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GECO 2022

Global Energy and Climate Outlook 2022: Energy trade in a low carbon world

Global energy mix and international energy trade

In a scenario that limits global warming to 1.5C at the end of the century, global emissions decrease rapidly over the coming decades, leading to an 80% emission reduction in 2050 compared to today. This is achieved primarily by reductions in fossil energy use – the share of fossil fuels in global energy supply decreases to 17% in 2050 in the 1.5C scenario and renewables take an increasing share –, reaching 77% in 2050.

Reduced fossil fuel trade and increased self-sufficiency

As global demand for fossil fuel declines, so does international trade in fossil fuels. When the world moves along a pathway that reaches the Paris climate targets, energy self-sufficiency increases, as renewables are traded less than fossil energy. The increase in trade of modern biomass is not able to offset the decline in fossil fuels.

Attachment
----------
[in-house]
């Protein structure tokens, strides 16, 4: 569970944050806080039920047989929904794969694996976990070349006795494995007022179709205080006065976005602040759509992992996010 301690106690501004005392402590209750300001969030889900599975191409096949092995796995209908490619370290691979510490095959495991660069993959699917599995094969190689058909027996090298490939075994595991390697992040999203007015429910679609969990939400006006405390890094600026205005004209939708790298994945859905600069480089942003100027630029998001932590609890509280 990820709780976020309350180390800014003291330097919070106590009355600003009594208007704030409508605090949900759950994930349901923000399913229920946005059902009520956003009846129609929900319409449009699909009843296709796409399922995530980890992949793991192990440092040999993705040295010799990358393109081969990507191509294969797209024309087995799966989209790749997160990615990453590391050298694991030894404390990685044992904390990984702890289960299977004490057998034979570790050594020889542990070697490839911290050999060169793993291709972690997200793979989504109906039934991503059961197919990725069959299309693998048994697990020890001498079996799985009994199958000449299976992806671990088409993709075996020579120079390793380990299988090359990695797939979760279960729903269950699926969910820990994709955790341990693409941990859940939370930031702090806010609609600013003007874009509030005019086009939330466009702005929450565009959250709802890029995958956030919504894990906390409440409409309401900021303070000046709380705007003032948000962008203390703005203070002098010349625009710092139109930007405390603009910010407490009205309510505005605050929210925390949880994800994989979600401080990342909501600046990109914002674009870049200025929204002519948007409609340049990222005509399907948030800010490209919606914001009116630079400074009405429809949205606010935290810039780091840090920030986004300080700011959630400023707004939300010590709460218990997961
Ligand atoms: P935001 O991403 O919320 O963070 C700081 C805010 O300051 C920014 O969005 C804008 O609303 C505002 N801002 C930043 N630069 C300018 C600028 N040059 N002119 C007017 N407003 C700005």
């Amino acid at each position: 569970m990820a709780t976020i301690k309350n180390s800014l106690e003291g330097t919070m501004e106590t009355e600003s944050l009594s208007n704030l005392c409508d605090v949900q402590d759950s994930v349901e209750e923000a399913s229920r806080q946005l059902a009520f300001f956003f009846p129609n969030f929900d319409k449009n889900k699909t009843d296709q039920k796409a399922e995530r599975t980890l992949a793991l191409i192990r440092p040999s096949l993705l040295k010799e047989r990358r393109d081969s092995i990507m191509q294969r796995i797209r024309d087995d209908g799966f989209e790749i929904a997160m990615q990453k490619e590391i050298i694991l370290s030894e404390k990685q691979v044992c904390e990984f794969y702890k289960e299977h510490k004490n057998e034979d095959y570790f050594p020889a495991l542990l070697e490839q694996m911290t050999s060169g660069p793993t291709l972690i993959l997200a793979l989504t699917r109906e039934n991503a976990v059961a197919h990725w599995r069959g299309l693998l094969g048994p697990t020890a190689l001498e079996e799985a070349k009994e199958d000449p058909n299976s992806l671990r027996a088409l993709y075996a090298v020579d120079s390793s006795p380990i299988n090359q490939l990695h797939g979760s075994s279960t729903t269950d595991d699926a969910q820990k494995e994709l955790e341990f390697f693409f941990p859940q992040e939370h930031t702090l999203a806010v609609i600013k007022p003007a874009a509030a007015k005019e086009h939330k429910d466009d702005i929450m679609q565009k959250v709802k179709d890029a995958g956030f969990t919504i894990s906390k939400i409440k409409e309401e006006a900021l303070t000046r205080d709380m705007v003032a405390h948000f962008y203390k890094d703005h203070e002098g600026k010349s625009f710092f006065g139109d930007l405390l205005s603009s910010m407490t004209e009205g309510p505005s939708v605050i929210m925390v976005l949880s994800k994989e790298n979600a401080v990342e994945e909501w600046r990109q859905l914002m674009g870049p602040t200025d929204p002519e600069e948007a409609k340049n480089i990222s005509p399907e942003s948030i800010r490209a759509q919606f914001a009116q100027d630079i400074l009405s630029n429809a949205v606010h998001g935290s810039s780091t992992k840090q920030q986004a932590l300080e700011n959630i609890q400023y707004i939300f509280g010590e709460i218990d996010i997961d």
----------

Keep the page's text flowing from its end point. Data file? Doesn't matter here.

More hydrogen and synthetic fuels

In GECO 2022, we also investigate the role of hydrogen and synthetic fuels. The use of hydrogen increases over time as hydrogen production becomes more competitive and will be used in applications where fossil energy is without alternative today (e.g. steel production, long distance transport). With rising demand, international trade in hydrogen is also expected to increase, but this will not compensate for the decline in fossil energy trade. Most of international trade in hydrogen will be mainly over shorter distances.

Hydrogen can also be processed into synthetic fuels, which are easier to ship than hydrogen. A large share of these synthetic fuels is expected to be produced in regions abundant in cheap renewable energy to be traded internationally. Due to their high cost, synthetic fuels will be mainly used in specific applications, such as aviation.

Energy embodied in trade of goods

Currently, a sizeable share of energy is also embodied in trade of goods. GECO 2022 tracks the use of energy to produce goods that are then traded internationally, showing how this changes in the future.